Flamenco de Vuelta E Ida.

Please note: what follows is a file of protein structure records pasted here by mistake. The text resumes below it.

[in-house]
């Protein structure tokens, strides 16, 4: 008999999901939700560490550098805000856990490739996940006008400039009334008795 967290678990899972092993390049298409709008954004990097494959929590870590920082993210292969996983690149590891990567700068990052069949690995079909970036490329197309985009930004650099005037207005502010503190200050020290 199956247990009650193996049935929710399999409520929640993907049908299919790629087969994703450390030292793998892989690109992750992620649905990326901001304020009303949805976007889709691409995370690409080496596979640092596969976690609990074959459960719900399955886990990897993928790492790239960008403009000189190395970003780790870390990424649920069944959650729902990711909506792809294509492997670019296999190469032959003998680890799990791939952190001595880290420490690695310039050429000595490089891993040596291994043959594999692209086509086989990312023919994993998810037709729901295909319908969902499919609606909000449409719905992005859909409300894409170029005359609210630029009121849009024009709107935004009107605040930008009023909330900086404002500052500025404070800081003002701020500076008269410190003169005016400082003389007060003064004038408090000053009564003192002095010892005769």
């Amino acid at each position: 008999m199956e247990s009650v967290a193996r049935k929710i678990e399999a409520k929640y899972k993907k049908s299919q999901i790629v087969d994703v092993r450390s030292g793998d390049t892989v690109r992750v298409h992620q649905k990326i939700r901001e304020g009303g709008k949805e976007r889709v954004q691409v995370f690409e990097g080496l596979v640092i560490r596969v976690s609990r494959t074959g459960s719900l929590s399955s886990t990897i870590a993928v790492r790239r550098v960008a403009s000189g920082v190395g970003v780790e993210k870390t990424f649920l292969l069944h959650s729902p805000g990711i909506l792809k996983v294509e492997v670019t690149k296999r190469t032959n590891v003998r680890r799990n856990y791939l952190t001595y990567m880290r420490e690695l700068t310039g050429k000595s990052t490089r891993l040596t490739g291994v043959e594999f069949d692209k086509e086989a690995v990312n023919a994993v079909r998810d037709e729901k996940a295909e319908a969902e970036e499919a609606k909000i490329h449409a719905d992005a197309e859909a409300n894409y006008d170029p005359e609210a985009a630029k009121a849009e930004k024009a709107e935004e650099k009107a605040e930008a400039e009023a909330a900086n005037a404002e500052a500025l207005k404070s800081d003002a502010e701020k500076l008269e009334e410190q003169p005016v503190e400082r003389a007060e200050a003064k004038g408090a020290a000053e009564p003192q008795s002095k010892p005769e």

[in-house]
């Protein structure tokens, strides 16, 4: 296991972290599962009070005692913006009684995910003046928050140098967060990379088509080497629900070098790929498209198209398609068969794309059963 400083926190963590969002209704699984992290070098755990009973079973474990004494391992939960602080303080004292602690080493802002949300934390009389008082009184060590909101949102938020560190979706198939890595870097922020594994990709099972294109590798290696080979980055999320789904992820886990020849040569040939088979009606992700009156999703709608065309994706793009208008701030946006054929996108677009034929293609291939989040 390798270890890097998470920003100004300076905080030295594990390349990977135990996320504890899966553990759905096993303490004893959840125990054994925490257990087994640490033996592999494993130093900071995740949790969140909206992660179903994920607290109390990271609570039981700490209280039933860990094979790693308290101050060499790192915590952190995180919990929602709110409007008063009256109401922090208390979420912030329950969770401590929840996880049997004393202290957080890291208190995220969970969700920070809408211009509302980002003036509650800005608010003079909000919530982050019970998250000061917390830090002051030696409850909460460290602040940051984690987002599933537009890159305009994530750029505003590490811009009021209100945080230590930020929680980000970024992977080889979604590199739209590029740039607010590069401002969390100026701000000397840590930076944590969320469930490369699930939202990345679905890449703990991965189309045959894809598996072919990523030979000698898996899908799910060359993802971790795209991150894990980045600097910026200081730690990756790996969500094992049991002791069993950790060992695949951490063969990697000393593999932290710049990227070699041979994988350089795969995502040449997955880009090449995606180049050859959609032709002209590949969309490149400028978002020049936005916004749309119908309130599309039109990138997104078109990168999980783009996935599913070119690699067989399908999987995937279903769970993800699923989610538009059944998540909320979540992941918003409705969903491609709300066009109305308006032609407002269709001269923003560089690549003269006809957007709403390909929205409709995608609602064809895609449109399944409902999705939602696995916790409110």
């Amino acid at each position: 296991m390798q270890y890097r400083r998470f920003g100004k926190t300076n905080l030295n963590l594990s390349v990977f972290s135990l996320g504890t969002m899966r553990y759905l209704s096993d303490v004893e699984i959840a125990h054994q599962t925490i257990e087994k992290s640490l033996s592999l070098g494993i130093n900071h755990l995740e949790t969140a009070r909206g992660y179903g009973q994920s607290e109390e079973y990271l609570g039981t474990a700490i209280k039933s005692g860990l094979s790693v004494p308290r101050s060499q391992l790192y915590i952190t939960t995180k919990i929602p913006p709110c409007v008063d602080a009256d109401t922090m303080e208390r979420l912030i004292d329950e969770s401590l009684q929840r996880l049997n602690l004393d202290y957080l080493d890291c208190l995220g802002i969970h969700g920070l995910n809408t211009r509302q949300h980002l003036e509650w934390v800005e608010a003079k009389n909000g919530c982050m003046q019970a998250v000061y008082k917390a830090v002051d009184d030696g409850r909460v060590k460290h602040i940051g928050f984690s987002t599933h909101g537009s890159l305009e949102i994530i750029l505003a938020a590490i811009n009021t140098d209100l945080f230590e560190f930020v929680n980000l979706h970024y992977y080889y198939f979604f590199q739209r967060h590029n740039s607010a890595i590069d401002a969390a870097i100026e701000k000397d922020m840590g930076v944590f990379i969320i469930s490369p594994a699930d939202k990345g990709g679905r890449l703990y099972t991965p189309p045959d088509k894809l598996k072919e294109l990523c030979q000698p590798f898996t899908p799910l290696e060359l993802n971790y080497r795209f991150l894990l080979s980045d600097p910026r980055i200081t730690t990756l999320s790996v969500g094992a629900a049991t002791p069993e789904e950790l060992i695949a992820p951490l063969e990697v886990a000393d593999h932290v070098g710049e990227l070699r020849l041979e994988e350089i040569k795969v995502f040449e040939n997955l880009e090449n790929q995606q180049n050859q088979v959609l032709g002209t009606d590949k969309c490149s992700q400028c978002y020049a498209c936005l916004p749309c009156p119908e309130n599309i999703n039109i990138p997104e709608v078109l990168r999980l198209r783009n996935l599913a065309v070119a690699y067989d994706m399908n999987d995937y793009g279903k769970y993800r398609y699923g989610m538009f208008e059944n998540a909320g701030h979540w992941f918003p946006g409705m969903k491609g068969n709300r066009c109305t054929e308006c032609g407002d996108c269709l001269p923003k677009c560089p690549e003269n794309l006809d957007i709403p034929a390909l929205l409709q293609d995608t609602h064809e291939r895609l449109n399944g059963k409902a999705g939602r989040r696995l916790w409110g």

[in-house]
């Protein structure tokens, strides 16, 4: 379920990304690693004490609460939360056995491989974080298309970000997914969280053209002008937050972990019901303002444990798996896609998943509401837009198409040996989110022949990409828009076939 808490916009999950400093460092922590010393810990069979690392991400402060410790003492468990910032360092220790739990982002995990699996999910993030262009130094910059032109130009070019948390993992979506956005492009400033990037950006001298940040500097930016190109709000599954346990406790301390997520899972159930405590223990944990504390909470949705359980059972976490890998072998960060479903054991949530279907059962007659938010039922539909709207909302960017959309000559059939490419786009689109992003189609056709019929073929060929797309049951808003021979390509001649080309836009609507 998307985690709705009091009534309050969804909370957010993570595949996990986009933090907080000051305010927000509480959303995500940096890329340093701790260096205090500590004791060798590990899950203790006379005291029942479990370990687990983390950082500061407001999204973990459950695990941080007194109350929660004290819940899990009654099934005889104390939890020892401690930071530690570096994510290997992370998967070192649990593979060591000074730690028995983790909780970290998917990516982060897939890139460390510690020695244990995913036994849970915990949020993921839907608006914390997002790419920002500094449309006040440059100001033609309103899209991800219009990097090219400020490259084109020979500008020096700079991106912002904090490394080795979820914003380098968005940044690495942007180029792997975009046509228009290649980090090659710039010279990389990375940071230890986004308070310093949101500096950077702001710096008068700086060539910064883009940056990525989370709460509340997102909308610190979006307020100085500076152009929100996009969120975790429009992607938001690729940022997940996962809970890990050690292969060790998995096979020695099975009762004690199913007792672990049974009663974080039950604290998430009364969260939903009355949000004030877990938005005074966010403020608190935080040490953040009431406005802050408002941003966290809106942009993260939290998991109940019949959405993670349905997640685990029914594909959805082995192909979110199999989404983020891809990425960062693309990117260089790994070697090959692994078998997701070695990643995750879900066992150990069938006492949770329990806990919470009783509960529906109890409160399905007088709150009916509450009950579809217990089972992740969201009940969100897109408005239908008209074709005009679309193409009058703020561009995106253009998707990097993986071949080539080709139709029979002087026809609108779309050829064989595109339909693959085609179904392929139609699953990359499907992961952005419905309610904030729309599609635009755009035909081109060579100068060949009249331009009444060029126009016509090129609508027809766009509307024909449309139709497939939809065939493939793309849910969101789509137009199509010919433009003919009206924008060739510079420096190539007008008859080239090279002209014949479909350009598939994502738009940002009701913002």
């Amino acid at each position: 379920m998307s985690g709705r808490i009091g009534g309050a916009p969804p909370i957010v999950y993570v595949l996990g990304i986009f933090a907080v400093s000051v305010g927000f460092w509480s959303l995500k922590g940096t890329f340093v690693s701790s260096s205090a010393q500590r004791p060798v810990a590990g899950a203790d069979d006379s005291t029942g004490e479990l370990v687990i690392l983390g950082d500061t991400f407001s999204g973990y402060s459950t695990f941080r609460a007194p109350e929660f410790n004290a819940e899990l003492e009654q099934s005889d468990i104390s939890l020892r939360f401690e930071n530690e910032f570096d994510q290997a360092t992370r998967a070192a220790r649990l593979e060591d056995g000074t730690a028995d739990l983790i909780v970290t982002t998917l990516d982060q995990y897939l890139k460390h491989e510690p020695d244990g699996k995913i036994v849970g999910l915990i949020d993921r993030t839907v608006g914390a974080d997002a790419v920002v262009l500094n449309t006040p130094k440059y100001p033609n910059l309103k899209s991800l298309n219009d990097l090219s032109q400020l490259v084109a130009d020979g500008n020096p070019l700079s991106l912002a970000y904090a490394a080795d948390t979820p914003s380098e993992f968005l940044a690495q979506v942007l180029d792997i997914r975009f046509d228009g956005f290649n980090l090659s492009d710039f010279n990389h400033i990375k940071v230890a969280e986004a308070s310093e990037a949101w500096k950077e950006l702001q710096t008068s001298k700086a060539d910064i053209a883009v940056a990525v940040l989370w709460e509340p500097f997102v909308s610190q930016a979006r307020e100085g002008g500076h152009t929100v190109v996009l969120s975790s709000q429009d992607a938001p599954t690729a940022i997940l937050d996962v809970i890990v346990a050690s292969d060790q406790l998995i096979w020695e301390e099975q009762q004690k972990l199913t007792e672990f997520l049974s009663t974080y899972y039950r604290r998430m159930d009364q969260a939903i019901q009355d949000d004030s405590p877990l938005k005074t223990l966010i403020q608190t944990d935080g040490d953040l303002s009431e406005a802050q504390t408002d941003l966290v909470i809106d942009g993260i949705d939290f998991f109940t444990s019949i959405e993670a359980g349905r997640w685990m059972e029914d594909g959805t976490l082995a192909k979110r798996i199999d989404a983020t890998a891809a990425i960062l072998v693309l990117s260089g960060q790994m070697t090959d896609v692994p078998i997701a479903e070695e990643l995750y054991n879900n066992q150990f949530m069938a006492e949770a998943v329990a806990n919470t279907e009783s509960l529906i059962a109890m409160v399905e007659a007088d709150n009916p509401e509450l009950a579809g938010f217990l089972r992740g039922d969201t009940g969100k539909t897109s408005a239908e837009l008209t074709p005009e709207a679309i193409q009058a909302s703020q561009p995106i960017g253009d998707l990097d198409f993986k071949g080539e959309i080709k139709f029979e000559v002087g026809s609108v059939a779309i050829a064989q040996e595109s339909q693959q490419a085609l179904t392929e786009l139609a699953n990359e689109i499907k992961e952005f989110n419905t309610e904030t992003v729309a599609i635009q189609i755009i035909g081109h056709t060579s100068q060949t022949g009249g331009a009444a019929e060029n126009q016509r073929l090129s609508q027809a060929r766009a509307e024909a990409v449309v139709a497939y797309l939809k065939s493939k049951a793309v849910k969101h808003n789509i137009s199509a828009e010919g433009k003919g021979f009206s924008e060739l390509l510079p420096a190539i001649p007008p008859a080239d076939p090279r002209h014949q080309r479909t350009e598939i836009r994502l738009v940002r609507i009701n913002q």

Gazpacho Andalú is a Flamenco fusion band, a blend of Andalusian, Hispanic American, Jazz and North African flavors. A New York cultural cross over that reflects the stylistic evolution that it is taking place in today's Flamenco. The result is a contagious musical experience in which Flamenco is the common denominator, no New Age easy listening, watered down flamenkish stuff. The title of this album is a game of words. It comes from the term 'Cantes de ida y vuelta' or Songs of round trip, these are a set of traditional Flamenco songs that were influenced by the music that Flamenco artists heard when they traveled to the Spanish colonies in the Americas. In the late 19th Century styles such as Rumba, Guajiras, Milongas, Colombianas, Vidalitas were incorporated into the Flamenco repertoire. Since Gazpacho Andalú is based in New York City, we reversed the term and created a new and meaningless term to title our album: 'Flamenco de vuelta e ida'. Gazpacho is also a cold soup, a wonderful summer dish that comes from Andalusia in southern Spain. It used to be the staple meal of the day laborers in the 'cortijos' as the huge farms of the land owners are called over there. It's ingredients are easily found in the Mediterranean vegetable gardens and it is a great aid to surviving the heat of the Andalusian summer. In the old times it used to be made in a big terracotta bowl where the ingredients were mashed in a particular specific order to create the emulsion that gazpacho actually is. Nowadays we use blenders, which make the job quicker and less tedious although I have tried gazpacho made in the traditional way... that is really something!! I just hope you enjoy our music and this recipe my mother passed on to me, as did her mother and her mother before her... and back to the time when tomatoes and peppers came from the Americas to Spain and someone began this truly Andalusian culinary tradition. Warning: What it is sold in some places and restaurants as gazpacho has nothing to do with what we eat in Andalusia, it is a Mexican salsa-like dish that has nothing to do with the original (amigos Mexicanos, no me mal interpreten, no tengo nada en contra de vuestras deliciosas salsas)... and please, no coriander! Alfonso Cid. Ingredients: Five ripe big tomatoes, the redder the better Two green peppers One medium size cucumber Three cloves of garlic (or more- depending on how garlicky you want it) One third of a baguette or the equivalent of any other European style wheat bread (traditionally we use in Andalusia stale bread a couple of days old, people used to be so poor they didn't waste anything!) Salt Sherry vinegar (apart from the ripe tomatoes and the olive oil, this is a key ingredient) Extra virgin olive oil Preparation: Soak the bread in a bowl of water. Chop into coarse pieces the tomatoes, one pepper, half of the cucumber, the garlic and mix in a big bowl with the soaked bread torn up into chunks, salt to taste, add approximately half a cup of the olive oil and two table spoons of sherry vinegar. With a ladle put the mix in the blender and blend until you get a creamy texture, transfer to a serving bowl and continue until you have blended the whole of the mix. If it is too thick add some water to the cream until desired consistency, I personally like it a bit thick. Chop up the other green pepper and the rest of the cucumber in small cubes, this will be the garnish. Serve it chilled from the fridge in bowls, sprinkling it with the garnish and some cubes of bread of the same kind we used in the ingredients - but not stale. You can also put in it chopped up hard boiled eggs and little cubes of Serrano Ham.